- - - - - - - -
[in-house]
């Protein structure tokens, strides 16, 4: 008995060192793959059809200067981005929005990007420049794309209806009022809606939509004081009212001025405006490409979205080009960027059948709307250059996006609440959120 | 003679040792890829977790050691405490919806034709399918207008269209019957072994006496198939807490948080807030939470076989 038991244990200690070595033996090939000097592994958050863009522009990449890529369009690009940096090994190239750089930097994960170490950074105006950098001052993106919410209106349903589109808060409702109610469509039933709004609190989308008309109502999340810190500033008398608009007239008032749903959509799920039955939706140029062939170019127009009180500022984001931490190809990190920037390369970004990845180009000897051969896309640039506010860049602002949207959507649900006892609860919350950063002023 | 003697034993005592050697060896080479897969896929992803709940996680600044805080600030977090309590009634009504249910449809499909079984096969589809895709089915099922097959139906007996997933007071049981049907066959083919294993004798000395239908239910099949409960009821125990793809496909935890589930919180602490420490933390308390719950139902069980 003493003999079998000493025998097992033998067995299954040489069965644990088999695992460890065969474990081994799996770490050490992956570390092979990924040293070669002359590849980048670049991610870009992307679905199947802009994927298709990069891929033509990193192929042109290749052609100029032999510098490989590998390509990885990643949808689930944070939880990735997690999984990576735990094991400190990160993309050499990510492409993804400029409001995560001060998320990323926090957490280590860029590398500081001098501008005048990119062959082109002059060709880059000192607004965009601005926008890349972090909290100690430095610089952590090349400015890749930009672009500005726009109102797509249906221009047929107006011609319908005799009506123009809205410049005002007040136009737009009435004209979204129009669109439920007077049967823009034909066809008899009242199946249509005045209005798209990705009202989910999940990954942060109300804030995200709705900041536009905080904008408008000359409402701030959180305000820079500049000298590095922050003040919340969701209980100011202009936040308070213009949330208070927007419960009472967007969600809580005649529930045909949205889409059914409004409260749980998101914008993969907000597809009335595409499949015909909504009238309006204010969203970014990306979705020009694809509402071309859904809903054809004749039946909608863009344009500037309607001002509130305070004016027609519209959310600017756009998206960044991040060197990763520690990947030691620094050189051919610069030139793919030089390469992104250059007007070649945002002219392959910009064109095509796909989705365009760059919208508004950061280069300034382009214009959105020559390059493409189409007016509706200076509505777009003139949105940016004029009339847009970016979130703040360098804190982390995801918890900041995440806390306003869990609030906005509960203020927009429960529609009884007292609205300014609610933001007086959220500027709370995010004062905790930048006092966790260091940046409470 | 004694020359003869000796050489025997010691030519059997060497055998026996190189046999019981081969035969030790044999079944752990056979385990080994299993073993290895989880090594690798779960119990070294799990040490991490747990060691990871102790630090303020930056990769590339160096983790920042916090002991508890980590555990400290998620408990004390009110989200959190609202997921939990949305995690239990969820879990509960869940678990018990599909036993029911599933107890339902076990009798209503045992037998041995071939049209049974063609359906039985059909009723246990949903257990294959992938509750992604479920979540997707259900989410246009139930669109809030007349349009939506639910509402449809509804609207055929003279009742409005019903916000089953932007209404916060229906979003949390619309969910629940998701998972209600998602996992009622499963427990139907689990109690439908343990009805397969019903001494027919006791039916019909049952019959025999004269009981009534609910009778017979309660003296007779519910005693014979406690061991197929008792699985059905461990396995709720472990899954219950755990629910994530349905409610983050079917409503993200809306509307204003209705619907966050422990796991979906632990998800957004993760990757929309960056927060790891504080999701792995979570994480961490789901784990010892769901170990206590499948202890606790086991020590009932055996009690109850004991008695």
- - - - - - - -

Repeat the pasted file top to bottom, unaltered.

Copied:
[in-house]
């Protein structure tokens, strides 16, 4: 008995060192793959059809200067981005929005990007420049794309209806009022809606939509004081009212001025405006490409979205080009960027059948709307250059996006609440959120 | 003679040792890829977790050691405490919806034709399918207008269209019957072994006496198939807490948080807030939470076989 038991244990200690070595033996090939000097592994958050863009522009990449890529369009690009940096090994190239750089930097994960170490950074105006950098001052993106919410209106349903589109808060409702109610469509039933709004609190989308008309109502999340810190500033008398608009007239008032749903959509799920039955939706140029062939170019127009009180500022984001931490190809990190920037390369970004990845180009000897051969896309640039506010860049602002949207959507649900006892609860919350950063002023 | 003697034993005592050697060896080479897969896929992803709940996680600044805080600030977090309590009634009504249910449809499909079984096969589809895709089915099922097959139906007996997933007071049981049907066959083919294993004798000395239908239910099949409960009821125990793809496909935890589930919180602490420490933390308390719950139902069980 003493003999079998000493025998097992033998067995299954040489069965644990088999695992460890065969474990081994799996770490050490992956570390092979990924040293070669002359590849980048670049991610870009992307679905199947802009994927298709990069891929033509990193192929042109290749052609100029032999510098490989590998390509990885990643949808689930944070939880990735997690999984990576735990094991400190990160993309050499990510492409993804400029409001995560001060998320990323926090957490280590860029590398500081001098501008005048990119062959082109002059060709880059000192607004965009601005926008890349972090909290100690430095610089952590090349400015890749930009672009500005726009109102797509249906221009047929107006011609319908005799009506123009809205410049005002007040136009737009009435004209979204129009669109439920007077049967823009034909066809008899009242199946249509005045209005798209990705009202989910999940990954942060109300804030995200709705900041536009905080904008408008000359409402701030959180305000820079500049000298590095922050003040919340969701209980100011202009936040308070213009949330208070927007419960009472967007969600809580005649529930045909949205889409059914409004409260749980998101914008993969907000597809009335595409499949015909909504009238309006204010969203970014990306979705020009694809509402071309859904809903054809004749039946909608863009344009500037309607001002509130305070004016027609519209959310600017756009998206960044991040060197990763520690990947030691620094050189051919610069030139793919030089390469992104250059007007070649945002002219392959910009064109095509796909989705365009760059919208508004950061280069300034382009214009959105020559390059493409189409007016509706200076509505777009003139949105940016004029009339847009970016979130703040360098804190982390995801918890900041995440806390306003869990609030906005509960203020927009429960529609009884007292609205300014609610933001007086959220500027709370995010004062905790930048006092966790260091940046409470 | 004694020359003869000796050489025997010691030519059997060497055998026996190189046999019981081969035969030790044999079944752990056979385990080994299993073993290895989880090594690798779960119990070294799990040490991490747990060691990871102790630090303020930056990769590339160096983790920042916090002991508890980590555990400290998620408990004390009110989200959190609202997921939990949305995690239990969820879990509960869940678990018990599909036993029911599933107890339902076990009798209503045992037998041995071939049209049974063609359906039985059909009723246990949903257990294959992938509750992604479920979540997707259900989410246009139930669109809030007349349009939506639910509402449809509804609207055929003279009742409005019903916000089953932007209404916060229906979003949390619309969910629940998701998972209600998602996992009622499963427990139907689990109690439908343990009805397969019903001494027919006791039916019909049952019959025999004269009981009534609910009778017979309660003296007779519910005693014979406690061991197929008792699985059905461990396995709720472990899954219950755990629910994530349905409610983050079917409503993200809306509307204003209705619907966050422990796991979906632990998800957004993760990757929309960056927060790891504080999701792995979570994480961490789901784990010892769901170990206590499948202890606790086991020590009932055996009690109850004991008695």